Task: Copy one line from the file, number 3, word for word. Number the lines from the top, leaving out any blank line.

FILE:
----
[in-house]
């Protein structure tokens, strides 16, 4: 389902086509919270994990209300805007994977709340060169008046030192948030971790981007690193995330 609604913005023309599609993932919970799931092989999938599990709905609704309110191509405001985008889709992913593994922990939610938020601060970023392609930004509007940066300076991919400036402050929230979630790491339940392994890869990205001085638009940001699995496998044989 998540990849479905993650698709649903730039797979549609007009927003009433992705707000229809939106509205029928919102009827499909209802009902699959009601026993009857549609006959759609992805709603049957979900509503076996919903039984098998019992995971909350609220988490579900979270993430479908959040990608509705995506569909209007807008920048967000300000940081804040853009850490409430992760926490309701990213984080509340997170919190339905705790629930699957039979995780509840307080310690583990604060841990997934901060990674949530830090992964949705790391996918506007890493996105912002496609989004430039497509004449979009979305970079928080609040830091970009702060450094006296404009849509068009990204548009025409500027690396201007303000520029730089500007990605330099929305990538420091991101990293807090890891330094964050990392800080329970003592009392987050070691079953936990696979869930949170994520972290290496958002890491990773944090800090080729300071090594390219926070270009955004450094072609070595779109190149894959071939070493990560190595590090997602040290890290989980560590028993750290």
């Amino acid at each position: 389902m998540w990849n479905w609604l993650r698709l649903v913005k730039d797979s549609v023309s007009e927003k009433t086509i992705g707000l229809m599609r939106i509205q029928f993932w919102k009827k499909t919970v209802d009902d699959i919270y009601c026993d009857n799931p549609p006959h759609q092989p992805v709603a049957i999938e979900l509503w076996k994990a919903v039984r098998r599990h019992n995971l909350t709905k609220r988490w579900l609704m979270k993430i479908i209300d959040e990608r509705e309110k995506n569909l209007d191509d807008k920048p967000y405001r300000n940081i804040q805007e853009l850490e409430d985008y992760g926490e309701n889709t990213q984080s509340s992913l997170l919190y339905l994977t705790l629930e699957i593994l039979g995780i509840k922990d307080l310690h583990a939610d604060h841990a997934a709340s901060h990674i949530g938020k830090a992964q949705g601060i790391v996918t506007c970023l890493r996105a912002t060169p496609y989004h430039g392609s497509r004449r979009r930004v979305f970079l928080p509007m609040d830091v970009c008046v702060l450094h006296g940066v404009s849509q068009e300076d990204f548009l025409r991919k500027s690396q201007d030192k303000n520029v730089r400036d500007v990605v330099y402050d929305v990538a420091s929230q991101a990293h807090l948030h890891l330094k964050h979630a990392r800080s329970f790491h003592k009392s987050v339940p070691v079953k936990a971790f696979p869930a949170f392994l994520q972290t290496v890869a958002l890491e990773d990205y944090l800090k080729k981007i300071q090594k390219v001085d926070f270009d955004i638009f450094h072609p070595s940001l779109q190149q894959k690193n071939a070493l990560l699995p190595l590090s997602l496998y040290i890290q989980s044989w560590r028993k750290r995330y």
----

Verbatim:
């Amino acid at each position: 389902m998540w990849n479905w609604l993650r698709l649903v913005k730039d797979s549609v023309s007009e927003k009433t086509i992705g707000l229809m599609r939106i509205q029928f993932w919102k009827k499909t919970v209802d009902d699959i919270y009601c026993d009857n799931p549609p006959h759609q092989p992805v709603a049957i999938e979900l509503w076996k994990a919903v039984r098998r599990h019992n995971l909350t709905k609220r988490w579900l609704m979270k993430i479908i209300d959040e990608r509705e309110k995506n569909l209007d191509d807008k920048p967000y405001r300000n940081i804040q805007e853009l850490e409430d985008y992760g926490e309701n889709t990213q984080s509340s992913l997170l919190y339905l994977t705790l629930e699957i593994l039979g995780i509840k922990d307080l310690h583990a939610d604060h841990a997934a709340s901060h990674i949530g938020k830090a992964q949705g601060i790391v996918t506007c970023l890493r996105a912002t060169p496609y989004h430039g392609s497509r004449r979009r930004v979305f970079l928080p509007m609040d830091v970009c008046v702060l450094h006296g940066v404009s849509q068009e300076d990204f548009l025409r991919k500027s690396q201007d030192k303000n520029v730089r400036d500007v990605v330099y402050d929305v990538a420091s929230q991101a990293h807090l948030h890891l330094k964050h979630a990392r800080s329970f790491h003592k009392s987050v339940p070691v079953k936990a971790f696979p869930a949170f392994l994520q972290t290496v890869a958002l890491e990773d990205y944090l800090k080729k981007i300071q090594k390219v001085d926070f270009d955004i638009f450094h072609p070595s940001l779109q190149q894959k690193n071939a070493l990560l699995p190595l590090s997602l496998y040290i890290q989980s044989w560590r028993k750290r995330y």